What To Do With Old Paint by Rowena List, Professional Organizer

How many tins of old paint do you have sitting in your garage?

Are you saving it for touchups that never happen?

Did you know your tins of paint can be reused or recycled?

Every single home I work in has tins of old paint. Everyone has the best of intentions for keeping it. They keep it for when they might do some touchups or if they feel they’re going to repaint the whole room they will want to repaint it the same colour.

The funny thing is, that when it’s time to re-paint, most people choose a new colour even if it’s fairly close to what is already on their walls. They want a fresh look. And just like fashion, home decor has its’ trends.

So, what to do with your old paint?

In British Columbia Canada we have “Product Care Recycling.”

I would like to think similar programs run throughout most countries in the world.

There are over 200 depots throughout British Columbia that except left over household paint for recycling. Each depot accepts 10 cans of paint per person, per day, provided that the paint is residential grade, in its original container with the original labeling, and is not leaking.

Find the nearest recycling location in your province using Product Care’s find a recycling location tool.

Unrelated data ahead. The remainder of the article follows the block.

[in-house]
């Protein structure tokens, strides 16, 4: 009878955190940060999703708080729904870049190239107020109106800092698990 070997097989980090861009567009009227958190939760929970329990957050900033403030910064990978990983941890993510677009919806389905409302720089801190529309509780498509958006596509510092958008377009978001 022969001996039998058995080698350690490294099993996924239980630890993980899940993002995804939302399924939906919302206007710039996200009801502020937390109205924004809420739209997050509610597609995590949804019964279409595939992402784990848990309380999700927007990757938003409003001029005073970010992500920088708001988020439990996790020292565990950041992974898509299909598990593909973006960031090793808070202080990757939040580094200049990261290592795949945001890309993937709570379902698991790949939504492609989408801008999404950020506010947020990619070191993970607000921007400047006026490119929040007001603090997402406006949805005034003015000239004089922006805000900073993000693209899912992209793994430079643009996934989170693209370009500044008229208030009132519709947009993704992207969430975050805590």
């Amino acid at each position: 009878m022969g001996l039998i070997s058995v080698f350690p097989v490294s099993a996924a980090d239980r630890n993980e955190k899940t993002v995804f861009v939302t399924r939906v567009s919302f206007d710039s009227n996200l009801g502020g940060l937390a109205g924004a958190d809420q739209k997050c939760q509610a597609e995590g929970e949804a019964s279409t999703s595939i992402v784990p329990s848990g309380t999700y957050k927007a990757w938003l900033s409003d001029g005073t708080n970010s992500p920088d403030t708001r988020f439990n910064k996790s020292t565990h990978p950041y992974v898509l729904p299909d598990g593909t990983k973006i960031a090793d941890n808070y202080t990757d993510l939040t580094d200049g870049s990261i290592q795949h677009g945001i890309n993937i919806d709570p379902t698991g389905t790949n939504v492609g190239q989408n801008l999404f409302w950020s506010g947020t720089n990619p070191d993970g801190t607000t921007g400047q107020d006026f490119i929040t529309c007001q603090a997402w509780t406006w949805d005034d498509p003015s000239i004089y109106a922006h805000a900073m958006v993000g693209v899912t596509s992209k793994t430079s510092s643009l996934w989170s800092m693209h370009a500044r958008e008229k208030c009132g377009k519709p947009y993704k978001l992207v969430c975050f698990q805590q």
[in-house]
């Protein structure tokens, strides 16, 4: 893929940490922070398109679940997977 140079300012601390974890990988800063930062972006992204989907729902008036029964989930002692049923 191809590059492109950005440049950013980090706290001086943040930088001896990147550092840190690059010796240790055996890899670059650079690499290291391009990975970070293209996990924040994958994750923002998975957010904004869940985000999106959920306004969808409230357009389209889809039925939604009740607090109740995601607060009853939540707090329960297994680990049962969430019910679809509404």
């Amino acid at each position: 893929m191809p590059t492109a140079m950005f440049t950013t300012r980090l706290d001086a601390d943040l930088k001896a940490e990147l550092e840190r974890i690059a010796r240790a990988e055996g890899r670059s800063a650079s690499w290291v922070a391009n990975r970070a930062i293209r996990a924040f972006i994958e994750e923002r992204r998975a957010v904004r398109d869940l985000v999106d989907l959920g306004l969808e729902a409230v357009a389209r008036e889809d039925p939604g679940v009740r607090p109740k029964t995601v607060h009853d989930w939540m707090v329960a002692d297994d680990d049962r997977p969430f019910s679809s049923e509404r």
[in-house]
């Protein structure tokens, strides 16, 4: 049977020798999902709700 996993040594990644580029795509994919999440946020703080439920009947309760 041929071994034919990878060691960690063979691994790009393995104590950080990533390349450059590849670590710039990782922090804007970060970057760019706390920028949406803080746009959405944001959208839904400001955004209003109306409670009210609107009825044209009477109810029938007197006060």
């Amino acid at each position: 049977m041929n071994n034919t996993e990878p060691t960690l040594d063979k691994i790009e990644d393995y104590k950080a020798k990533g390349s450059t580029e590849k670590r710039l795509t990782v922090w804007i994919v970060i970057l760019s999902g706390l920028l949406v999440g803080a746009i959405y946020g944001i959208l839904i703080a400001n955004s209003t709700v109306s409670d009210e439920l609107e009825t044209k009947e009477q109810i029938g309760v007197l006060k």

Simply enter your location, then select the product you’d like to return, click search and browse the results.

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OR

If you have good quality paint in great condition you can take it to the “Paint Share Program” in Delta British Columbia.

Call 604 – 592–2972

Leftover paint is given away to non-profit and community groups as well as low income families. This paint is used to cover graffiti, painting sheds, fence posts, theatre sets and murals.

When buying paint, remember the BUD rule:

BUY no more pain than you need. Ask your retailer for help in estimating how much paint your project requires.

USE up all the paint you buy by adding an extra coat to an area which could use additional protection, or giving leftovers to a neighbour or community group. Or check your local Habitat for Humanity ReStore.

DISPOSE of any leftover paint safely and responsibly.

Follow these simple rules if you choose to store leftover paint..

1) Clean can rim for a good seal. Store can upside down.
2) Label paint tins with the colour and room which it was used for.
3) Store paint away from heat and moisture.
4) Keep paint out of reach from children and pets.
5) Stored paint has a shelf life of about ten years. Be sure to date your tins.

Thank you to the “Product Care Recycling Depots of British Columbia” for the following facts and information.

For more details on recycling within North America contact
www.earth911.com

PS: What other household items do you have that you are not sure what to do with? Contact us today for a free over the phone consultation.
www.gettingittogether.ca

By |2020-06-07T20:52:31+00:00September 17th, 2019|Home Organization, Organizing to Move|0 Comments

Downsizing Made Simple by: Rowena List of Getting It Together

Are you; or someone you know getting ready to downsize?

Has the house been a museum for 30, 40, 50 years?

Are you wondering where to start?

Start by having these items on hand:

  • Boxes
  • Packing tape
  • Black marker
  • Labels